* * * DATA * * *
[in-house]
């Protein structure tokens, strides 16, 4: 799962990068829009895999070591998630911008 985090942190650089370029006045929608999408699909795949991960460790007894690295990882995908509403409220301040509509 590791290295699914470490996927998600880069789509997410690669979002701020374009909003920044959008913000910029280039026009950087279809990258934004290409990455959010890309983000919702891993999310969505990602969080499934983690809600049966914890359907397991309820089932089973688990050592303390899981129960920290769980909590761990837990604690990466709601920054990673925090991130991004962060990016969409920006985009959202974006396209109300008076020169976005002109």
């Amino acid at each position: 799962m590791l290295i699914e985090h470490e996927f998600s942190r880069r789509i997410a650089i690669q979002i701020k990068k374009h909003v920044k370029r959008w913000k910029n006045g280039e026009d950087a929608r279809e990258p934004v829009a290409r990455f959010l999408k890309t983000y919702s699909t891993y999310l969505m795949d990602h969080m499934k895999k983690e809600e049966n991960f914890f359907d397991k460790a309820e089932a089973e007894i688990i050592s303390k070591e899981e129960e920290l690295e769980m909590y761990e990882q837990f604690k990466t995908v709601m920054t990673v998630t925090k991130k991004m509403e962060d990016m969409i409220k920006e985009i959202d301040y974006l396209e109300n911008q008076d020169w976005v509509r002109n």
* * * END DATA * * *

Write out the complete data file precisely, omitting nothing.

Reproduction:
[in-house]
């Protein structure tokens, strides 16, 4: 799962990068829009895999070591998630911008 985090942190650089370029006045929608999408699909795949991960460790007894690295990882995908509403409220301040509509 590791290295699914470490996927998600880069789509997410690669979002701020374009909003920044959008913000910029280039026009950087279809990258934004290409990455959010890309983000919702891993999310969505990602969080499934983690809600049966914890359907397991309820089932089973688990050592303390899981129960920290769980909590761990837990604690990466709601920054990673925090991130991004962060990016969409920006985009959202974006396209109300008076020169976005002109």
């Amino acid at each position: 799962m590791l290295i699914e985090h470490e996927f998600s942190r880069r789509i997410a650089i690669q979002i701020k990068k374009h909003v920044k370029r959008w913000k910029n006045g280039e026009d950087a929608r279809e990258p934004v829009a290409r990455f959010l999408k890309t983000y919702s699909t891993y999310l969505m795949d990602h969080m499934k895999k983690e809600e049966n991960f914890f359907d397991k460790a309820e089932a089973e007894i688990i050592s303390k070591e899981e129960e920290l690295e769980m909590y761990e990882q837990f604690k990466t995908v709601m920054t990673v998630t925090k991130k991004m509403e962060d990016m969409i409220k920006e985009i959202d301040y974006l396209e109300n911008q008076d020169w976005v509509r002109n």